PBS’s “Rundown” blog features two stories as part of the “Cheers Report,” a “series of reports on the impact of mobile technology and health in 10 African countries.” In the first story, Imani Cheers, the director of educational resources and a multimedia producer for the PBS NewsHour, describes how mobile phones are helping to fight malaria in Zambia, where community health workers receive cell phones in return for their rapid reporting of malaria cases (4/25). The second story describes how “the Malawi Ministry of Health and [non-governmental organizations (NGOs)] such as Village Reach are collaborating with communities to use cell phones to address some of the causes of poor health care for women and children,” such as “limited availability of timely and reliable health information, access and use of health facilities and delays in services,” Cheers reports (4/26).

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Editorials and Opinions

Editorial, Opinion Pieces Address Proposed Food Aid Reform

The following is a summary of an editorial, opinion pieces, and a blog post addressing proposed reform to the U.S. food aid program contained in President Obama’s FY 2014 budget request.

  • New York Times: “Since the mid-1950s, the United States has spent nearly $2 billion annually to feed the world’s poor, saving millions of lives. But the process is so rigid and outdated that many more people who could be helped still go hungry,” the editorial states, adding, “Reforms proposed by President Obama will go a long way toward fixing that problem and should be promptly enacted by Congress.” The editorial continues, “Under a proposal in Mr. Obama’s new budget, nearly half the $1.5 billion requested for food aid in 2014 could instead be used to buy food in bulk in countries in need or to provide individual recipients with vouchers or debit cards for local food purchases.” The newspaper concludes, “Obama’s proposed reforms will feed more people for the same amount the United States spends now. There is no excuse for not putting them into effect” (4/27).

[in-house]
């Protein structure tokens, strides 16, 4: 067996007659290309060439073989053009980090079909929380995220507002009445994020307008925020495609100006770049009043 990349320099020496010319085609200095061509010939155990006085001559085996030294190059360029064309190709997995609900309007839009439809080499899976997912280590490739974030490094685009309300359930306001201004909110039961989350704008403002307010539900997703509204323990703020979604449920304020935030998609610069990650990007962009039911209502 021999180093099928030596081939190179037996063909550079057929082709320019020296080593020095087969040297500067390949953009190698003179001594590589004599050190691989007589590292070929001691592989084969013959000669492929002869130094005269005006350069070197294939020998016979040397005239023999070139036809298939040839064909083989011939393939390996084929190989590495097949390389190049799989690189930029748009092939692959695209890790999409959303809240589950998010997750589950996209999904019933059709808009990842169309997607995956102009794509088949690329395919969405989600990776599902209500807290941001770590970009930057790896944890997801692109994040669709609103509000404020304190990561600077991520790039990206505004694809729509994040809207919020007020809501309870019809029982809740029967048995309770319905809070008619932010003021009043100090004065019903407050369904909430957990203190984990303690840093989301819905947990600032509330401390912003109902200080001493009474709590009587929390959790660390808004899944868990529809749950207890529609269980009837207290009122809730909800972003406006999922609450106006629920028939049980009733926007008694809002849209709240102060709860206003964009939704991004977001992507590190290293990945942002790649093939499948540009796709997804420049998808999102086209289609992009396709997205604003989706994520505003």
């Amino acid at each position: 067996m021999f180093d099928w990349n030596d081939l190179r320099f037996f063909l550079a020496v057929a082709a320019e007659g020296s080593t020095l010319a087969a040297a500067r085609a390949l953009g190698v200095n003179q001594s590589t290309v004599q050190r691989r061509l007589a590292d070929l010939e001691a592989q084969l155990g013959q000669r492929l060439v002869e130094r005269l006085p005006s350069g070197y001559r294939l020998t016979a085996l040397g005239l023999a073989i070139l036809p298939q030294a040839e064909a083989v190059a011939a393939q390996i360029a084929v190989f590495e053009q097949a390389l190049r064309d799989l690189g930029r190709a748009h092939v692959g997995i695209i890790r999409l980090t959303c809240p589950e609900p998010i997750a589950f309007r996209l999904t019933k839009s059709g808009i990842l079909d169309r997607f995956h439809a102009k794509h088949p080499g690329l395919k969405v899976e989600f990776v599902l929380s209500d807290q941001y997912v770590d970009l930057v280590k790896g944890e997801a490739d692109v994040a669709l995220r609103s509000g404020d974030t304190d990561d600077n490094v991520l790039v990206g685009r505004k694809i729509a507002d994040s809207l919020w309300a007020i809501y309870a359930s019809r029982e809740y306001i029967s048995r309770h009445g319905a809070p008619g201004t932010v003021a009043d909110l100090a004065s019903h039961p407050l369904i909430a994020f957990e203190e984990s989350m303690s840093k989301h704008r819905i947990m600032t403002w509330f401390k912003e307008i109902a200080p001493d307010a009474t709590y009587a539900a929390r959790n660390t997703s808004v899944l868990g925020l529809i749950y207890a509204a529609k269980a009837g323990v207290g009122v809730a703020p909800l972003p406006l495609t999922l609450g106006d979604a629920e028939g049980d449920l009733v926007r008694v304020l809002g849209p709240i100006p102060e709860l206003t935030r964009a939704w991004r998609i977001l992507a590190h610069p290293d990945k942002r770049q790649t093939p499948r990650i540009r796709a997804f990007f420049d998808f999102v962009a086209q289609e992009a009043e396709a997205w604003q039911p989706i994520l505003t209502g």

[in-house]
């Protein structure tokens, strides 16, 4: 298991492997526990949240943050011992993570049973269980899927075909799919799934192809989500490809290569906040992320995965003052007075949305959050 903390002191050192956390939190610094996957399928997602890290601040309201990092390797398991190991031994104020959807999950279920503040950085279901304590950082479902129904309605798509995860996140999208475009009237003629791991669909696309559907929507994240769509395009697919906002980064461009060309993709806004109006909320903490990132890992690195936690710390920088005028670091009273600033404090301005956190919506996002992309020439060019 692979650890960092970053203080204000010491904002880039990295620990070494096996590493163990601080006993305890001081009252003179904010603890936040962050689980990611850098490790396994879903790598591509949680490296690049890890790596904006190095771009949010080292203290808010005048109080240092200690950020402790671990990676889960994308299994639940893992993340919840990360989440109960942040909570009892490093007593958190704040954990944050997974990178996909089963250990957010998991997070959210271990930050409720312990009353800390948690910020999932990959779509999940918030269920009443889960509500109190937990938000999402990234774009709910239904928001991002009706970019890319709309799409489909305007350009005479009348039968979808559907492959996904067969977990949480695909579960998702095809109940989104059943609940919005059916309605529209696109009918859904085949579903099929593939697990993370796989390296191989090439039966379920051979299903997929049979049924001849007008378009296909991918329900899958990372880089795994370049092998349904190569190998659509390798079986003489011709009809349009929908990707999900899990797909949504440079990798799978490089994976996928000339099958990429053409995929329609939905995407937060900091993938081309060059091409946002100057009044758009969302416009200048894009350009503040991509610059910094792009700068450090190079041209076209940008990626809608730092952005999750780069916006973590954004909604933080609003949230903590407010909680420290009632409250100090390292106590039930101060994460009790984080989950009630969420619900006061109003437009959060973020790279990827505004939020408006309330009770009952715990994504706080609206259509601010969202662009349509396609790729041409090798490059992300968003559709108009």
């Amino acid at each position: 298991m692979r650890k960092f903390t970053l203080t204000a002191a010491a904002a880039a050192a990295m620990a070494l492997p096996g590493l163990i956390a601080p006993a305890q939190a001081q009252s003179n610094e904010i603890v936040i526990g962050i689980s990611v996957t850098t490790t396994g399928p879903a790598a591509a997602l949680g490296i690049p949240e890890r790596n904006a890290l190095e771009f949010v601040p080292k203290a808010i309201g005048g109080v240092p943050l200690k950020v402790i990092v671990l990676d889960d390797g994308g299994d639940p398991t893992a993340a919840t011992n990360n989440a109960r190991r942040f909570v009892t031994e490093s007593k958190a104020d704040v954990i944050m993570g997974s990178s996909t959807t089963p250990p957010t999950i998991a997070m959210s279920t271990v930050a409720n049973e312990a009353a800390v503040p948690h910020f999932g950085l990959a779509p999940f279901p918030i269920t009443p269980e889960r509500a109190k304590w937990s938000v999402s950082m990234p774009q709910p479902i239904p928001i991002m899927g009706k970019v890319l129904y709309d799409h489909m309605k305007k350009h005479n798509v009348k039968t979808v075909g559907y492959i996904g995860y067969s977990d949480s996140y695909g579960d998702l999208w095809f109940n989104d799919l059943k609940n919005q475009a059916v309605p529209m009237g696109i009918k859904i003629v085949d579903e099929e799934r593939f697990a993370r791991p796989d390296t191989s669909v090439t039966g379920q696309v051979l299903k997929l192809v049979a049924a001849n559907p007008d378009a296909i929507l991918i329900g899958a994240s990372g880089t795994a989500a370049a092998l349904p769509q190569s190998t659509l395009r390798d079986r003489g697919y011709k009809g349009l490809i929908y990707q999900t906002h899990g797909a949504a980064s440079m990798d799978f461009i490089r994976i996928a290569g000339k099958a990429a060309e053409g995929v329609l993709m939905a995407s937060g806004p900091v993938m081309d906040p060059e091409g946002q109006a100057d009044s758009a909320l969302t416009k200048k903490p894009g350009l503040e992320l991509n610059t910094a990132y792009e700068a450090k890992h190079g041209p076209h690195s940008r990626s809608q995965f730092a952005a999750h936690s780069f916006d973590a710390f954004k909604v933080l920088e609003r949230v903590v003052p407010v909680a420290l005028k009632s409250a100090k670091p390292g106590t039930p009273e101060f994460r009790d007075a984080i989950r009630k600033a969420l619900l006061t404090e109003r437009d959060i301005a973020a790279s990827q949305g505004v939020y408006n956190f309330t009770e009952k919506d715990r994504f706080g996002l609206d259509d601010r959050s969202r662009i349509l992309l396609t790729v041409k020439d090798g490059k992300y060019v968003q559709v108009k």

• Ryan Alexander, Albany Tribune: “Unsurprisingly, the existing system’s boosters are outraged,” Alexander, president of Taxpayers for Common Sense, writes. “Supporters tout this [current food aid] system as being good for farmers, good for shippers, and even good for the aid groups. But it’s horribly inefficient,” he continues, adding, “If we as a nation decide that for humanitarian, diplomatic, and strategic reasons we’ll keep providing food aid, then we should do it in a cost-effective manner that gets the most bang for our buck. That means not lining the pockets of U.S. agribusiness and shipping interests along the way” (4/28).
  • David Beckmann, Huffington Post’s “Impact” blog: Obama’s FY14 budget “proposal is particularly encouraging because it includes important reforms to our international food aid system — allowing greater flexibility and increasing efficiency so that food aid reaches millions more people,” Beckmann, president of Bread for the World, writes. “This is a major step forward,” he states, adding, “First, food aid under the president’s proposal would reach up to four million more people than do current programs. Second, it gains efficiencies at a time when every penny counts, and lawmakers are deadlocked on the budget” (4/26).